Multiple molecular effect pathways of an environmental oestrogen in fish

  • Filby A
  • Thorp K
  • Tyler C
  • 70


    Mendeley users who have this article in their library.
  • 100


    Citations of this article.


Complex interrelationships in the signalling of oestrogenic effects mean that environmental oestrogens present in the aquatic environment have the potential to disrupt physiological function in fish in a more complex manner than portrayed in the present literature. Taking a broader approach to investigate the possible effect pathways and the likely consequences of environmental oestrogen exposure in fish, the effects of 17beta-oestradiol (E(2)) were studied on the expression of a suite of genes which interact to mediate growth, development and thyroid and interrenal function (growth hormone GH (gh), GH receptor (ghr ), insulin-like growth factor (IGF-I) (igf1), IGF-I receptor (igf1r ), thyroid hormone receptors-alpha (thra) and -beta (thrb) and glucocorticoid receptor (gr )) together with the expression analyses of sex-steroid receptors and ten other genes centrally involved in sexual development and reproduction in fathead minnow (fhm; Pimephales promelas). Exposure of adult fhm to 35 ng E(2)/l for 14 days induced classic oestrogen biomarker responses (hepatic oestrogen receptor 1 and plasma vitellogenin), and impacted on the reproductive axis, feminising "male" steroidogenic enzyme expression profiles and suppressing genes involved in testis differentiation. However, E(2) also triggered a cascade of responses for gh, ghr, igf1, igf1r, thra, thrb and gr in the pituitary, brain, liver, gonad and gill, with potential consequences for the functioning of many physiological processes, not just reproduction. Molecular responses to E(2) were complex, with most genes showing differential responses between tissues and sexes. For example, igf1 expression increased in brain but decreased in gill on exposure to E(2), and responded in an opposite way in males compared with females in liver, gonad and pituitary. These findings demonstrate the importance of developing a deeper understanding of the endocrine interactions for unravelling the mechanisms of environmental oestrogen action and predicting the likely health consequences.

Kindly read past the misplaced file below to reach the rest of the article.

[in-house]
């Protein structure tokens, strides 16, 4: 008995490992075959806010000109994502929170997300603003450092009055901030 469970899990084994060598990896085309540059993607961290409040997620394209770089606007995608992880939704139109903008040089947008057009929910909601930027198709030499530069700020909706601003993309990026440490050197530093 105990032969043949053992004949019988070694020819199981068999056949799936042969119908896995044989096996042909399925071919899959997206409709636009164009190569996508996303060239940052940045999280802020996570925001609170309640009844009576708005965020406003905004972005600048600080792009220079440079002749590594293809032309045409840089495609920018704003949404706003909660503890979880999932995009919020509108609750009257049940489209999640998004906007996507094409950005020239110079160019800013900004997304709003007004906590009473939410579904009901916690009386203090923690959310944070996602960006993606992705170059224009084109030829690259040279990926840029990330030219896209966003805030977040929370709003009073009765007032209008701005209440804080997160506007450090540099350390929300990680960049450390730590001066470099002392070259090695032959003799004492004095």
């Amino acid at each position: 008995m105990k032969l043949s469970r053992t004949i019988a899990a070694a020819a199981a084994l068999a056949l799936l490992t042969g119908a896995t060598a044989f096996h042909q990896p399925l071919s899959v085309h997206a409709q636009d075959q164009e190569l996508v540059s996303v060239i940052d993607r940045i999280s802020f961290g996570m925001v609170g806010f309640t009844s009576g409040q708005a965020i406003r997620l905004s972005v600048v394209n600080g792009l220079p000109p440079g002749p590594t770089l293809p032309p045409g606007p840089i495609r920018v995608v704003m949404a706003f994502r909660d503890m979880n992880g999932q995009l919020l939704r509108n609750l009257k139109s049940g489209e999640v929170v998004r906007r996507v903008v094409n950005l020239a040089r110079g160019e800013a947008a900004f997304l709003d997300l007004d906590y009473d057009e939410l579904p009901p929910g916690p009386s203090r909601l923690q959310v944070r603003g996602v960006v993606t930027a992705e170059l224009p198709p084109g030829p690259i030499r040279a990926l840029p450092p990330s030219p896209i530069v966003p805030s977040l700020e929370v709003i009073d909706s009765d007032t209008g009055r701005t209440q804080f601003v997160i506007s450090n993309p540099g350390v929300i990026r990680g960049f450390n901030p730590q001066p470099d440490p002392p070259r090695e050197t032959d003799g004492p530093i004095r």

Get free article suggestions today

Mendeley saves you time finding and organizing research

Sign up here
Already have an account ?Sign in

Find this document

Get full text


  • Amy L. Filby

  • Karen L. Thorp

  • Charles R. Tyler

Cite this document

Choose a citation style from the tabs below

Save time finding and organizing research with Mendeley

Sign up for free